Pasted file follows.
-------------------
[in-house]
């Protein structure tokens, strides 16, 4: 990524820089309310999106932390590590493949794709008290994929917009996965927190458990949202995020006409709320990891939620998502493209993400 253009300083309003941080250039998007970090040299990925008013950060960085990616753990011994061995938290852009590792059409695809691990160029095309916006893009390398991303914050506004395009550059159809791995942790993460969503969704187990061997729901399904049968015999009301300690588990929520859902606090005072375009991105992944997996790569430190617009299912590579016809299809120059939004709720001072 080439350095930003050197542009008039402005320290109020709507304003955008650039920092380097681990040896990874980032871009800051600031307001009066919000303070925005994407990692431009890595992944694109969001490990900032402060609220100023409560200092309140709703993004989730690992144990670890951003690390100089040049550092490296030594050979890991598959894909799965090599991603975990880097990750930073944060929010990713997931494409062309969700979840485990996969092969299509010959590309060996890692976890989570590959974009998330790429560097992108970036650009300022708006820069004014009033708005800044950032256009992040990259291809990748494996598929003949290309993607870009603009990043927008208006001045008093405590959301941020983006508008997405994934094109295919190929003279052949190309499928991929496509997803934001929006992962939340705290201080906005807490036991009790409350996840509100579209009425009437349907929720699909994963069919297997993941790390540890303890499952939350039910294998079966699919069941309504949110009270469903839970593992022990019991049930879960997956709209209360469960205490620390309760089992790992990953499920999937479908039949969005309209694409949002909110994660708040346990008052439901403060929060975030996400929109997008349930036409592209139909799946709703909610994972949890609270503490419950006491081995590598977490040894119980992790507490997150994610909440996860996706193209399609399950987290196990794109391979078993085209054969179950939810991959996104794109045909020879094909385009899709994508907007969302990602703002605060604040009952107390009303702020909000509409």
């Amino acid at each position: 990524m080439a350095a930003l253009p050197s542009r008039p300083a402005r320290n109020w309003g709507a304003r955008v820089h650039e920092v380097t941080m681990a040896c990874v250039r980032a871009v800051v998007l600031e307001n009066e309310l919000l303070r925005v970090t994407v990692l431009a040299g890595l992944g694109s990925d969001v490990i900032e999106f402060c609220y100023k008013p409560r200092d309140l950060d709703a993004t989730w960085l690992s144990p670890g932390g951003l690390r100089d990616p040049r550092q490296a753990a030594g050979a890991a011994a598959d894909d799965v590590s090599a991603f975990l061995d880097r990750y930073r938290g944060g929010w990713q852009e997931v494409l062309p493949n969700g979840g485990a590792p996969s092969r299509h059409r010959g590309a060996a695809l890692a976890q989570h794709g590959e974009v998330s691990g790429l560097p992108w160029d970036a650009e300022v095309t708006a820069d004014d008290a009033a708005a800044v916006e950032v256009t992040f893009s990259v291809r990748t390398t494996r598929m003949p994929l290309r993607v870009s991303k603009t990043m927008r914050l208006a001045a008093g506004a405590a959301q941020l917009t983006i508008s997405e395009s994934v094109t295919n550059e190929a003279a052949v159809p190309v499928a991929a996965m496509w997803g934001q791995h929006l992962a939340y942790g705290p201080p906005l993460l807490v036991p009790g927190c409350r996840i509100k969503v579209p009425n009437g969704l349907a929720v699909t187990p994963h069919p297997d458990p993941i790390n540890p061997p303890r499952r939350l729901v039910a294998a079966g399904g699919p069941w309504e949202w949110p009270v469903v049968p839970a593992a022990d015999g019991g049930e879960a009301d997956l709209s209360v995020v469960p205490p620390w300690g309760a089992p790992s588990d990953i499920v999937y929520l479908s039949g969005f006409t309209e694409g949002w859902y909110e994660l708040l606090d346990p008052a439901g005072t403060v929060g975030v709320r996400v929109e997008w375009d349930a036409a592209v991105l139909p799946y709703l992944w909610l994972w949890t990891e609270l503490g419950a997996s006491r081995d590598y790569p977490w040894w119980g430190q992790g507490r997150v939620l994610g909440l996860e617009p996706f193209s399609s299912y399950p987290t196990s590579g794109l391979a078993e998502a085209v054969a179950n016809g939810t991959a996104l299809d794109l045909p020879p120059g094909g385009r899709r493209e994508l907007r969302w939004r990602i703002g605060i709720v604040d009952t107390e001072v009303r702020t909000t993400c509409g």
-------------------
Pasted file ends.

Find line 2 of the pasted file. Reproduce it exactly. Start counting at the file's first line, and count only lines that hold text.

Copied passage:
């Protein structure tokens, strides 16, 4: 990524820089309310999106932390590590493949794709008290994929917009996965927190458990949202995020006409709320990891939620998502493209993400 253009300083309003941080250039998007970090040299990925008013950060960085990616753990011994061995938290852009590792059409695809691990160029095309916006893009390398991303914050506004395009550059159809791995942790993460969503969704187990061997729901399904049968015999009301300690588990929520859902606090005072375009991105992944997996790569430190617009299912590579016809299809120059939004709720001072 080439350095930003050197542009008039402005320290109020709507304003955008650039920092380097681990040896990874980032871009800051600031307001009066919000303070925005994407990692431009890595992944694109969001490990900032402060609220100023409560200092309140709703993004989730690992144990670890951003690390100089040049550092490296030594050979890991598959894909799965090599991603975990880097990750930073944060929010990713997931494409062309969700979840485990996969092969299509010959590309060996890692976890989570590959974009998330790429560097992108970036650009300022708006820069004014009033708005800044950032256009992040990259291809990748494996598929003949290309993607870009603009990043927008208006001045008093405590959301941020983006508008997405994934094109295919190929003279052949190309499928991929496509997803934001929006992962939340705290201080906005807490036991009790409350996840509100579209009425009437349907929720699909994963069919297997993941790390540890303890499952939350039910294998079966699919069941309504949110009270469903839970593992022990019991049930879960997956709209209360469960205490620390309760089992790992990953499920999937479908039949969005309209694409949002909110994660708040346990008052439901403060929060975030996400929109997008349930036409592209139909799946709703909610994972949890609270503490419950006491081995590598977490040894119980992790507490997150994610909440996860996706193209399609399950987290196990794109391979078993085209054969179950939810991959996104794109045909020879094909385009899709994508907007969302990602703002605060604040009952107390009303702020909000509409």